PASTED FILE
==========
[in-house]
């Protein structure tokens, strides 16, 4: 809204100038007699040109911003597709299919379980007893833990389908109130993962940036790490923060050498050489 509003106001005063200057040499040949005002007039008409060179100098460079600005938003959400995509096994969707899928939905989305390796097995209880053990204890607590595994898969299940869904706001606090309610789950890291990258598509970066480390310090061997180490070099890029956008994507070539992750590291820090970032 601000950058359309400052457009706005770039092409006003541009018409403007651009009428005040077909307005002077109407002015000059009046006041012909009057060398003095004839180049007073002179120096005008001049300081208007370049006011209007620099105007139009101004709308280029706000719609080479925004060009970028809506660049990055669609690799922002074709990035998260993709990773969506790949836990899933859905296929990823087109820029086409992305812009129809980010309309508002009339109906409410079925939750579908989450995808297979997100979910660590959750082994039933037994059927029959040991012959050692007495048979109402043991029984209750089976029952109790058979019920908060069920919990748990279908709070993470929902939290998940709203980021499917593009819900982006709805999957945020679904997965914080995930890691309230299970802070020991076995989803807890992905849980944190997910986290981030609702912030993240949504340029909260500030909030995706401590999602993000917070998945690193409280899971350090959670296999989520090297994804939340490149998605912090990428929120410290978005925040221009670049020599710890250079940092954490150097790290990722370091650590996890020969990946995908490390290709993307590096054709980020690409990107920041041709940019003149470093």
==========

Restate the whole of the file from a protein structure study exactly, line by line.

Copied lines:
[in-house]
């Protein structure tokens, strides 16, 4: 809204100038007699040109911003597709299919379980007893833990389908109130993962940036790490923060050498050489 509003106001005063200057040499040949005002007039008409060179100098460079600005938003959400995509096994969707899928939905989305390796097995209880053990204890607590595994898969299940869904706001606090309610789950890291990258598509970066480390310090061997180490070099890029956008994507070539992750590291820090970032 601000950058359309400052457009706005770039092409006003541009018409403007651009009428005040077909307005002077109407002015000059009046006041012909009057060398003095004839180049007073002179120096005008001049300081208007370049006011209007620099105007139009101004709308280029706000719609080479925004060009970028809506660049990055669609690799922002074709990035998260993709990773969506790949836990899933859905296929990823087109820029086409992305812009129809980010309309508002009339109906409410079925939750579908989450995808297979997100979910660590959750082994039933037994059927029959040991012959050692007495048979109402043991029984209750089976029952109790058979019920908060069920919990748990279908709070993470929902939290998940709203980021499917593009819900982006709805999957945020679904997965914080995930890691309230299970802070020991076995989803807890992905849980944190997910986290981030609702912030993240949504340029909260500030909030995706401590999602993000917070998945690193409280899971350090959670296999989520090297994804939340490149998605912090990428929120410290978005925040221009670049020599710890250079940092954490150097790290990722370091650590996890020969990946995908490390290709993307590096054709980020690409990107920041041709940019003149470093």